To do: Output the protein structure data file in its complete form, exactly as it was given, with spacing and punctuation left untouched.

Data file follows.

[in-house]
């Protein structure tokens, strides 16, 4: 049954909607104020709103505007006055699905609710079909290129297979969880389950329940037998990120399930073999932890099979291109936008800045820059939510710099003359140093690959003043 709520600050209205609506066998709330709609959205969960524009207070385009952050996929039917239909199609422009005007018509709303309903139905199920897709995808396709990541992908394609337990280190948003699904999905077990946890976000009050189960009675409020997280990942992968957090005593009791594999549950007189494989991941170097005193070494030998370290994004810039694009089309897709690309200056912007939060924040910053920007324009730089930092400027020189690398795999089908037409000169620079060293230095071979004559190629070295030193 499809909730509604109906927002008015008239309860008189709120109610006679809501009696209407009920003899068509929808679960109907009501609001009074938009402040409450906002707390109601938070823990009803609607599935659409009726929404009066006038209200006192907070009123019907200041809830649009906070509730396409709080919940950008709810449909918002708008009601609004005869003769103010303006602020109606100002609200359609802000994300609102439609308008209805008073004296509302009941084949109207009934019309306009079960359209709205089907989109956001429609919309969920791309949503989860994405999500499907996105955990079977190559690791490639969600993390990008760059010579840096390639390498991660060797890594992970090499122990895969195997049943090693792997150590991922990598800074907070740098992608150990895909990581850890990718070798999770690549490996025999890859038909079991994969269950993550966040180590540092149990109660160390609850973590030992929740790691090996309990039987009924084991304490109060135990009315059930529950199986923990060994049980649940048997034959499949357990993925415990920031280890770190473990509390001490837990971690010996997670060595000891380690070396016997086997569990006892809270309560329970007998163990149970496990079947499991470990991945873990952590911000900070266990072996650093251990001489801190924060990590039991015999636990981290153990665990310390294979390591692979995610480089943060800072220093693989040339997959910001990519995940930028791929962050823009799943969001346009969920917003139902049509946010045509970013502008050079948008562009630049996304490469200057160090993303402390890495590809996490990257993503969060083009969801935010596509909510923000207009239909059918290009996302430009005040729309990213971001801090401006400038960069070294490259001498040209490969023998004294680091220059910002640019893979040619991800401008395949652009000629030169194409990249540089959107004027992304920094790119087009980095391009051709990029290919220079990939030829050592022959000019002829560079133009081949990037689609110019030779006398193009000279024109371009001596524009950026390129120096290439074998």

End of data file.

[in-house]
């Protein structure tokens, strides 16, 4: 049954909607104020709103505007006055699905609710079909290129297979969880389950329940037998990120399930073999932890099979291109936008800045820059939510710099003359140093690959003043 709520600050209205609506066998709330709609959205969960524009207070385009952050996929039917239909199609422009005007018509709303309903139905199920897709995808396709990541992908394609337990280190948003699904999905077990946890976000009050189960009675409020997280990942992968957090005593009791594999549950007189494989991941170097005193070494030998370290994004810039694009089309897709690309200056912007939060924040910053920007324009730089930092400027020189690398795999089908037409000169620079060293230095071979004559190629070295030193 499809909730509604109906927002008015008239309860008189709120109610006679809501009696209407009920003899068509929808679960109907009501609001009074938009402040409450906002707390109601938070823990009803609607599935659409009726929404009066006038209200006192907070009123019907200041809830649009906070509730396409709080919940950008709810449909918002708008009601609004005869003769103010303006602020109606100002609200359609802000994300609102439609308008209805008073004296509302009941084949109207009934019309306009079960359209709205089907989109956001429609919309969920791309949503989860994405999500499907996105955990079977190559690791490639969600993390990008760059010579840096390639390498991660060797890594992970090499122990895969195997049943090693792997150590991922990598800074907070740098992608150990895909990581850890990718070798999770690549490996025999890859038909079991994969269950993550966040180590540092149990109660160390609850973590030992929740790691090996309990039987009924084991304490109060135990009315059930529950199986923990060994049980649940048997034959499949357990993925415990920031280890770190473990509390001490837990971690010996997670060595000891380690070396016997086997569990006892809270309560329970007998163990149970496990079947499991470990991945873990952590911000900070266990072996650093251990001489801190924060990590039991015999636990981290153990665990310390294979390591692979995610480089943060800072220093693989040339997959910001990519995940930028791929962050823009799943969001346009969920917003139902049509946010045509970013502008050079948008562009630049996304490469200057160090993303402390890495590809996490990257993503969060083009969801935010596509909510923000207009239909059918290009996302430009005040729309990213971001801090401006400038960069070294490259001498040209490969023998004294680091220059910002640019893979040619991800401008395949652009000629030169194409990249540089959107004027992304920094790119087009980095391009051709990029290919220079990939030829050592022959000019002829560079133009081949990037689609110019030779006398193009000279024109371009001596524009950026390129120096290439074998």